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Comedians Olde English Take Surreal Challenge in ‘The Exquisite Corpse Project’

The comedy troupe Olde English loves a good challenge. So when founding member Ben Popik threw down the gauntlet and asked his friends to write a movie together, using a method devised by the Surrealists, the group took on the task. Right before they all went their seperate ways. The result – The Exquisite Corpse Project – will have its world premiere this weekend at the Dances With Films Festival in Hollywood.

The rules for the project were simple: each writer would come up with 15 pages of a script. The next writer would have only the last five pages of the script along with a list of character names and locations to work with. Popik would be responsible for directing the result.

What Olde English has delivered, however, isn’t an off-the-rails series of sketches (although there is a little of that) but a hybrid of narrative and documentary that provides a bittersweet look at a creative marriage that had nearly run its course. A touch of Metallica: Some Kind Of Monster, but with more laughs and no psychoanalyst to help the “band” process things.

Earlier this week I met up with Raphael Bob-Waksberg and David Segal in Los Angeles. They are both writers and subjects of the film, having been with Olde English from the start. Bob-Waksberg revealed that the troupe didn’t set out to make a documentary.

“I think that’s something that we really found in the editing of the movie,” said Bob-Waksberg. “None of us really knew what this documentary stuff was going to be when we started. None of us knew what this thing was going to be when we started.”

All that Segal and Bob-Waksberg, along with Olde English compatriot Adam Conover and collaborators Chioke Nassor and Joel Clarke, had were the rules and the troupe’s penchant for approaching comedy with an eye towards structure.

“We were always a group that was interested in form first,” said Bob-Waksberg.

Case in point: the 2006 “Rules Show” that Olde English mounted after four years of writing and performing together.

“We gave each other rules based on each other’s weaknesses,” said Bob-Waksberg. “Dave, for example, was famous in the group for not being able to remember any lines. So I gave him a challenge: you have to write a monologue and perform it, and you have to get it line for line perfect. You can’t improv.”

“If you mess up you have to start over,” Segal added.

“Someone in the audience is going to be on book,” continued Bob-Waksberg, “and he did it.”

“I started over a lot,” Segal admitted.

The film cuts back and forth between the story of a couple whose relationship takes a series of improbable twists and turns and the documentary footage of the writers who are flying blind. Everything is structured so that the writers are, more or less, discovering the story at the same time that the audience is. In less confident hands this could have lead to a meta-textual disaster, but the storytelling chops of Popik and his collaborators are strong. Producing over one hundred and fifty short videos, as Olde English has, will do that for you. The documentary portion of the film plays it straight, even as the film within the film veers into self aware territory, a kind of neurotic by-product of the exquisite corpse process.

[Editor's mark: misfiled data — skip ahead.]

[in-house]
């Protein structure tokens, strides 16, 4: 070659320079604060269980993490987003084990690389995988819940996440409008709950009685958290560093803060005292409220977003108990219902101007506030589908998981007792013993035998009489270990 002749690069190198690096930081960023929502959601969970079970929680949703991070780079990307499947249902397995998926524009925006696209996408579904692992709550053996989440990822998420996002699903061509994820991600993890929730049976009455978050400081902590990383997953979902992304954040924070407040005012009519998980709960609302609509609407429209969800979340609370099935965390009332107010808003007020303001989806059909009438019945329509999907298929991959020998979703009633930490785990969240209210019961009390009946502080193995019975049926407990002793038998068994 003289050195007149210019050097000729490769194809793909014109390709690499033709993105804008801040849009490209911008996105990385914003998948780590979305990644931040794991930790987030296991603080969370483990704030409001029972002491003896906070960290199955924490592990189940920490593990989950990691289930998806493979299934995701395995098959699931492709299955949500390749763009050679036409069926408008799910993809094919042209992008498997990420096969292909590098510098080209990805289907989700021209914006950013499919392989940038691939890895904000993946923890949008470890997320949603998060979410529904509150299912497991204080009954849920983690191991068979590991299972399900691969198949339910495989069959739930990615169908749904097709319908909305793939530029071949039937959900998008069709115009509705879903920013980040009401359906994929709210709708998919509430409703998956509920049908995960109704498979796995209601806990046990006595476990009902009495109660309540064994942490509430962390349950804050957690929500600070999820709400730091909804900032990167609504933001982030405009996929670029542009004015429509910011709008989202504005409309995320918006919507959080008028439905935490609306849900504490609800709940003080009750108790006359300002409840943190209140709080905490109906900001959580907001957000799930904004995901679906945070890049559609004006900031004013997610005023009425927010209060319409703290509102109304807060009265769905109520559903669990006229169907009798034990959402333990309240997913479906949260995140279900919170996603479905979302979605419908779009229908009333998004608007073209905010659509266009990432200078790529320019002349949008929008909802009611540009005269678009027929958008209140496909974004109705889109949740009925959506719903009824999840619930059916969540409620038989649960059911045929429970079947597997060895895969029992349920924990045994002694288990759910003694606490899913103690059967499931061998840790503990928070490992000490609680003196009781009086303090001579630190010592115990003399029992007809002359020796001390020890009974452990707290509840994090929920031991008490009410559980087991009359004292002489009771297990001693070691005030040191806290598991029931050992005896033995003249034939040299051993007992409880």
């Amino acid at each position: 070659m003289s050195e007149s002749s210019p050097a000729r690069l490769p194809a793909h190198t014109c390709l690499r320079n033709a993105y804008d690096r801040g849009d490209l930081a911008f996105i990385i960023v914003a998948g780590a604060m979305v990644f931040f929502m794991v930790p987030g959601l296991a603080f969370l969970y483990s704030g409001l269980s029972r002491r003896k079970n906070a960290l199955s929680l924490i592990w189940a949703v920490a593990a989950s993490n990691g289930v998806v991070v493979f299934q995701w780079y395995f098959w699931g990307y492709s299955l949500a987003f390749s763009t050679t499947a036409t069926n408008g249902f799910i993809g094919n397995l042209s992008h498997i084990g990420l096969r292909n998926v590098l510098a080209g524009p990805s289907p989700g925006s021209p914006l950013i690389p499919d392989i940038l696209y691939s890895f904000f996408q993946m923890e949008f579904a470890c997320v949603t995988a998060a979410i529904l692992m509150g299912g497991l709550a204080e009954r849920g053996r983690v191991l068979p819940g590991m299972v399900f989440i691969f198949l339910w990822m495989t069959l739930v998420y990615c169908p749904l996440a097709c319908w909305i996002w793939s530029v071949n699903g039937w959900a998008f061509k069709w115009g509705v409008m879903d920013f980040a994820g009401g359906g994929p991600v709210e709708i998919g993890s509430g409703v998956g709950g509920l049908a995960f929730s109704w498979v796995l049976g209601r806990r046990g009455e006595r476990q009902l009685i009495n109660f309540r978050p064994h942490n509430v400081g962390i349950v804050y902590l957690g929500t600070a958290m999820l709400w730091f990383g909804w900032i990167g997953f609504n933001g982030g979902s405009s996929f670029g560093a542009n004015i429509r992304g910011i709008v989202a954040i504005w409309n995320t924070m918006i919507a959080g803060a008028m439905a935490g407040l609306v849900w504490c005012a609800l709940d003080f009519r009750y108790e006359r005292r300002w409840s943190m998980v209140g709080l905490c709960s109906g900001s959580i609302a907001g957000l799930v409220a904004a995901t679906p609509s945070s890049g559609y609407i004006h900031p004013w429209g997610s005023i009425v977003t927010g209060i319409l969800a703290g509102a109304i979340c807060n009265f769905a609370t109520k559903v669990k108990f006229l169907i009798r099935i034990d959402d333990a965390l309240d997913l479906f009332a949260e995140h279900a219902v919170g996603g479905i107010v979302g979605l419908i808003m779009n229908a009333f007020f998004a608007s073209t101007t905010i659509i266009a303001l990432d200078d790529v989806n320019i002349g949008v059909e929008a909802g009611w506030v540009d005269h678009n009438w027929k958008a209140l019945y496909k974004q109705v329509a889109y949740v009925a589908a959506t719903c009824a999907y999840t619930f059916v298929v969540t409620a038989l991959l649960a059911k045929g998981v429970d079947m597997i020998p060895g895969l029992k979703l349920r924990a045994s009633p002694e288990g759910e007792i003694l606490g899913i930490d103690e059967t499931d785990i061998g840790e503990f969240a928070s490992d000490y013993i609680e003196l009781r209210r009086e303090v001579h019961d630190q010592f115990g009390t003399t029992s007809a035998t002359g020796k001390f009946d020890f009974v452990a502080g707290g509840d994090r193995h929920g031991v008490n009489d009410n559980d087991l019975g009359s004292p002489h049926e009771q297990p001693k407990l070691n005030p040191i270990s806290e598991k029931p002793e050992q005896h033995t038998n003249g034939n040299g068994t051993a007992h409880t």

Yet the film within the film that we get is more fractured, perhaps, than the one that the writers actually produced.

“It was amazing how much of it connected. How many plot things ran throughout the whole movie,” said Segal of the script, the first read-through of which is documented in the film. “There were a bunch of weird coincidences with themes. There was at one point a theme of statues.”

Not all of those coincidences made it into The Exquisite Corpse Project’s final cut.

“In Joel’s section one of the scenes that we ended up cutting,” said Bob-Waksberg, “He’s like joking around and saying ‘I’m Anthony and you’re Cleopatra, watch out for snakes lady.’ And then totally coincidentally this whole snake thing comes up later [in the script].”

Nevertheless the film focuses on the fissures in the creative process. Offering up an examination of all that can go wrong when you are working closely with your best friends. There are clear moments of tension in the film that reveal the kind of productive creative-disfunction familiar to anyone who works on collaborative projects.

“I’ve gotten angrier with you,” said Bob-Waksberg to Segal during our interview “and Ben and Adam and [lead actor] Caleb [Bark] than I have with anybody else in my life. I include my parents in that. You’ve seen me at my angriest and ugliest. I think I’ve seen the same of you.”

“I threw a chair,” Segal confirms.

Yet both writers, who only recently saw the finished product for the first time themselves,  said that they’ve taken away an upbeat lesson from the final film. Segal confided that he was concerned initially that the movie would show Olde English at their rawest and most fractured. Instead he sees the film as a testament to the strength of the troupe’s bond.

“It could have gone really negative afterwards,” said Segal. “The potential is there to have hurt feelings. At the end of the day we’ll argue and do all this and then the next question is: ‘Hey do you want to go to Joshua Tree?’ We’re just really good friends.”

The film breaks out of its shackles as an examination of a single project and stands on its own as a meditation on the uncomfortable truths, and unexpected joys, of creative collaboration.

This story was originally published on TurnstyleNews.com on May 30, 2012.